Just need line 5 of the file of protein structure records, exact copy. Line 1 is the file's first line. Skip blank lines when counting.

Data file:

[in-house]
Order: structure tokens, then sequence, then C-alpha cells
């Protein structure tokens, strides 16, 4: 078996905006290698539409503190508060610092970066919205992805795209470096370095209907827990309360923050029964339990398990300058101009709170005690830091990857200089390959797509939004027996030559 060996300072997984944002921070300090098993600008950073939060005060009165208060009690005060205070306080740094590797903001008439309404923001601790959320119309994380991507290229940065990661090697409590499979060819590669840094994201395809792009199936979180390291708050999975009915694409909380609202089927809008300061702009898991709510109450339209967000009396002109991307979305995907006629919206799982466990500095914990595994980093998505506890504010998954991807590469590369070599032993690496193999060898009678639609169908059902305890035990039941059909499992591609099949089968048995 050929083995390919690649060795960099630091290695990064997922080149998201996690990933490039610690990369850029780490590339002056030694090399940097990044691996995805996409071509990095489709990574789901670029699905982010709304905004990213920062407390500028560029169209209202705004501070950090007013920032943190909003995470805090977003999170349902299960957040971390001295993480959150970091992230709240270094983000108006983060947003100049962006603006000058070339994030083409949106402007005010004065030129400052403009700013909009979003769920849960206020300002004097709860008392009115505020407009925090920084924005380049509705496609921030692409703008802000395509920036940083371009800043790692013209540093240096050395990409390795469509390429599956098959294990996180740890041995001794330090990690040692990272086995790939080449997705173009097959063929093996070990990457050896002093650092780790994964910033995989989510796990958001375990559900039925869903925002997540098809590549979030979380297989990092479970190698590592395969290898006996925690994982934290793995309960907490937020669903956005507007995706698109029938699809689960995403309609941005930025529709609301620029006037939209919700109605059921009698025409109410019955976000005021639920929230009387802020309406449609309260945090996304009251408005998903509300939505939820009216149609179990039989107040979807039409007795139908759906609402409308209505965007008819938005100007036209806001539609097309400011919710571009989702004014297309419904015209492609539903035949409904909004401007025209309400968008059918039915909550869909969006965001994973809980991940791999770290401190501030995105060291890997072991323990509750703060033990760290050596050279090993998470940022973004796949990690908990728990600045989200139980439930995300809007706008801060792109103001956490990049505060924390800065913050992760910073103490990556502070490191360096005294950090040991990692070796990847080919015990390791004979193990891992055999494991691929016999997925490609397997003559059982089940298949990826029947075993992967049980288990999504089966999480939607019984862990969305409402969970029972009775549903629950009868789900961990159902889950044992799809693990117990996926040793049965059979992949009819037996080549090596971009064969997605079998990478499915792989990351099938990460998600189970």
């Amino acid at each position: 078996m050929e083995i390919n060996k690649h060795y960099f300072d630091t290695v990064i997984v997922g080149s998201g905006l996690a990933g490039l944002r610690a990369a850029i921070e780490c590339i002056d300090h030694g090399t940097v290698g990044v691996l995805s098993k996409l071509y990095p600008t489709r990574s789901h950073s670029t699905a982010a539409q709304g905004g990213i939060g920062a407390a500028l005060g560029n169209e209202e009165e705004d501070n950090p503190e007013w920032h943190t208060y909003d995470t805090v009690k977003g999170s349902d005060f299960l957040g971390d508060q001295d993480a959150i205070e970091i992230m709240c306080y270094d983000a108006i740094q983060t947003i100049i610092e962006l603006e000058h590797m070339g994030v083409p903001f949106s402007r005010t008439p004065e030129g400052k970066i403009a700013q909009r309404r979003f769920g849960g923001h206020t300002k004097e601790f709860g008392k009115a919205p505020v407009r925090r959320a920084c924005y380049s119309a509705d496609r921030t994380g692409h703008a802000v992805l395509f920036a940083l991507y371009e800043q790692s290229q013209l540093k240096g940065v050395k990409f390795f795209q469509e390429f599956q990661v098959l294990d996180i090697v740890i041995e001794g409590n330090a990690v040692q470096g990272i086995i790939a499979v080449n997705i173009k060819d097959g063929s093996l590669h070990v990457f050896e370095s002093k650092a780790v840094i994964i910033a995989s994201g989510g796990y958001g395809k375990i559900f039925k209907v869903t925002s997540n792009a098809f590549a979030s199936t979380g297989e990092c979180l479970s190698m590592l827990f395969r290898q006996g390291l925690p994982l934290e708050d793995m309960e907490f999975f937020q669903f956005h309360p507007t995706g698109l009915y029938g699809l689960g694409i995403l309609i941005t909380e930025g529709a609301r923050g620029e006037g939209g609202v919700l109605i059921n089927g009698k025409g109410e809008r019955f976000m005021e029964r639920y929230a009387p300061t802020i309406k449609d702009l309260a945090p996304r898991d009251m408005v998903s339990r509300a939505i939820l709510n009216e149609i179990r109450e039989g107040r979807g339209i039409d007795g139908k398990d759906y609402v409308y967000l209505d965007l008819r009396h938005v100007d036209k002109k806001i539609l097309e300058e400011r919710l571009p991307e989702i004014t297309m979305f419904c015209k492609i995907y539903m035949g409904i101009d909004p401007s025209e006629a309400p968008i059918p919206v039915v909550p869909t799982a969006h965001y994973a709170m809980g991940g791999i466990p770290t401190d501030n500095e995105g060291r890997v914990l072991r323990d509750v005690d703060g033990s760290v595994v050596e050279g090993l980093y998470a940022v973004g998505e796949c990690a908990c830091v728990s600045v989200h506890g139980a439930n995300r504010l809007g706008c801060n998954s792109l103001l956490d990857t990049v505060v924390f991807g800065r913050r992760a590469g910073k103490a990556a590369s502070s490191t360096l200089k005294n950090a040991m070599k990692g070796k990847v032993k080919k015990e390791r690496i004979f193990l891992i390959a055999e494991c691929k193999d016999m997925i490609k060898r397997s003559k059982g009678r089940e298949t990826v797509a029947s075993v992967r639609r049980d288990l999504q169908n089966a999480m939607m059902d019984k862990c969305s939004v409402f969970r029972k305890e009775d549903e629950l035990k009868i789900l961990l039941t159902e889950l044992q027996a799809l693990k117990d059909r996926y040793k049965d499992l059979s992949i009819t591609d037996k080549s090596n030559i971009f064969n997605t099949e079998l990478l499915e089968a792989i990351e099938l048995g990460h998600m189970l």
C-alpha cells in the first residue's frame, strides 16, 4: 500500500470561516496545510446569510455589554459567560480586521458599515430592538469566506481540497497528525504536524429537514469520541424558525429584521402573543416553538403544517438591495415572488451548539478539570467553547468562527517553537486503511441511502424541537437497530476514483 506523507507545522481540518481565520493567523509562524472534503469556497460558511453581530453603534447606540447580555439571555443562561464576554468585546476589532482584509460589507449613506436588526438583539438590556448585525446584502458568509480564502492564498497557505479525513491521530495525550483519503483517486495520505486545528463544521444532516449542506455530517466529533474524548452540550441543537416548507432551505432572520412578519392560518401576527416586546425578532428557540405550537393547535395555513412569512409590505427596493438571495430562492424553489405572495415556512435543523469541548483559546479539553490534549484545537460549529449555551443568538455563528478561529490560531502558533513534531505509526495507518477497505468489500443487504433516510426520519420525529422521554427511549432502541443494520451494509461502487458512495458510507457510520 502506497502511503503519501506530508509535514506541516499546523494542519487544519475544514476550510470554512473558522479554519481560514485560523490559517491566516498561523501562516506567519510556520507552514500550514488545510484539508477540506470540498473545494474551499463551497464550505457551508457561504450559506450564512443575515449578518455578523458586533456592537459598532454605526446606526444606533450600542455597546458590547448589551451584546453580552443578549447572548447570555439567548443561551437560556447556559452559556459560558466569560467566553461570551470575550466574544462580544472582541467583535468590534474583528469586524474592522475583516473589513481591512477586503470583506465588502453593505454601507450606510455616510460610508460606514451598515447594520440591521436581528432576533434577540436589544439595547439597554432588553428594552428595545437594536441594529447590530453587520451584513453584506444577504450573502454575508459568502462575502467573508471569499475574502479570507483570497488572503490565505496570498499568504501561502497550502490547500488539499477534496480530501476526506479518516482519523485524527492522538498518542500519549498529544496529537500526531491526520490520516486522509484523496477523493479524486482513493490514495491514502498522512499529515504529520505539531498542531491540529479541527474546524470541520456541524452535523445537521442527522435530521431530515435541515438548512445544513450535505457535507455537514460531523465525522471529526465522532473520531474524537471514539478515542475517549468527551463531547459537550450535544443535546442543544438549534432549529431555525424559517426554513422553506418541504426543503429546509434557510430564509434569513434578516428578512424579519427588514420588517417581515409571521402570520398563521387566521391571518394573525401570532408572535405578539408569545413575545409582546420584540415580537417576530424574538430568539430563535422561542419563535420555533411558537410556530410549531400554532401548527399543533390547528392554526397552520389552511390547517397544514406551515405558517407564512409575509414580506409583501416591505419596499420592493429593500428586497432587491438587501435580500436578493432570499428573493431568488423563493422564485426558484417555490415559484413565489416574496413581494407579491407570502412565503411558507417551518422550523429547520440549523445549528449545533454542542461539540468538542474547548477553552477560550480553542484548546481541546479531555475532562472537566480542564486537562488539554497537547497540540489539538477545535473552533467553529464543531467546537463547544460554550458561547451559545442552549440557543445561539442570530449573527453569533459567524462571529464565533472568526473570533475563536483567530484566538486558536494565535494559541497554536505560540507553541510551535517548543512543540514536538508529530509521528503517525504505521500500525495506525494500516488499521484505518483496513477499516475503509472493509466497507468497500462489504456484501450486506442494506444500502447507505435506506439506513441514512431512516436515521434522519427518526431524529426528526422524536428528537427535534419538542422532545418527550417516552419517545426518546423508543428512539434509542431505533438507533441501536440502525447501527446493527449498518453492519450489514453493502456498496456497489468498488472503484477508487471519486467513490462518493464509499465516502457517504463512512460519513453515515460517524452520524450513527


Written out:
C-alpha cells in the first residue's frame, strides 16, 4: 500500500470561516496545510446569510455589554459567560480586521458599515430592538469566506481540497497528525504536524429537514469520541424558525429584521402573543416553538403544517438591495415572488451548539478539570467553547468562527517553537486503511441511502424541537437497530476514483 506523507507545522481540518481565520493567523509562524472534503469556497460558511453581530453603534447606540447580555439571555443562561464576554468585546476589532482584509460589507449613506436588526438583539438590556448585525446584502458568509480564502492564498497557505479525513491521530495525550483519503483517486495520505486545528463544521444532516449542506455530517466529533474524548452540550441543537416548507432551505432572520412578519392560518401576527416586546425578532428557540405550537393547535395555513412569512409590505427596493438571495430562492424553489405572495415556512435543523469541548483559546479539553490534549484545537460549529449555551443568538455563528478561529490560531502558533513534531505509526495507518477497505468489500443487504433516510426520519420525529422521554427511549432502541443494520451494509461502487458512495458510507457510520 502506497502511503503519501506530508509535514506541516499546523494542519487544519475544514476550510470554512473558522479554519481560514485560523490559517491566516498561523501562516506567519510556520507552514500550514488545510484539508477540506470540498473545494474551499463551497464550505457551508457561504450559506450564512443575515449578518455578523458586533456592537459598532454605526446606526444606533450600542455597546458590547448589551451584546453580552443578549447572548447570555439567548443561551437560556447556559452559556459560558466569560467566553461570551470575550466574544462580544472582541467583535468590534474583528469586524474592522475583516473589513481591512477586503470583506465588502453593505454601507450606510455616510460610508460606514451598515447594520440591521436581528432576533434577540436589544439595547439597554432588553428594552428595545437594536441594529447590530453587520451584513453584506444577504450573502454575508459568502462575502467573508471569499475574502479570507483570497488572503490565505496570498499568504501561502497550502490547500488539499477534496480530501476526506479518516482519523485524527492522538498518542500519549498529544496529537500526531491526520490520516486522509484523496477523493479524486482513493490514495491514502498522512499529515504529520505539531498542531491540529479541527474546524470541520456541524452535523445537521442527522435530521431530515435541515438548512445544513450535505457535507455537514460531523465525522471529526465522532473520531474524537471514539478515542475517549468527551463531547459537550450535544443535546442543544438549534432549529431555525424559517426554513422553506418541504426543503429546509434557510430564509434569513434578516428578512424579519427588514420588517417581515409571521402570520398563521387566521391571518394573525401570532408572535405578539408569545413575545409582546420584540415580537417576530424574538430568539430563535422561542419563535420555533411558537410556530410549531400554532401548527399543533390547528392554526397552520389552511390547517397544514406551515405558517407564512409575509414580506409583501416591505419596499420592493429593500428586497432587491438587501435580500436578493432570499428573493431568488423563493422564485426558484417555490415559484413565489416574496413581494407579491407570502412565503411558507417551518422550523429547520440549523445549528449545533454542542461539540468538542474547548477553552477560550480553542484548546481541546479531555475532562472537566480542564486537562488539554497537547497540540489539538477545535473552533467553529464543531467546537463547544460554550458561547451559545442552549440557543445561539442570530449573527453569533459567524462571529464565533472568526473570533475563536483567530484566538486558536494565535494559541497554536505560540507553541510551535517548543512543540514536538508529530509521528503517525504505521500500525495506525494500516488499521484505518483496513477499516475503509472493509466497507468497500462489504456484501450486506442494506444500502447507505435506506439506513441514512431512516436515521434522519427518526431524529426528526422524536428528537427535534419538542422532545418527550417516552419517545426518546423508543428512539434509542431505533438507533441501536440502525447501527446493527449498518453492519450489514453493502456498496456497489468498488472503484477508487471519486467513490462518493464509499465516502457517504463512512460519513453515515460517524452520524450513527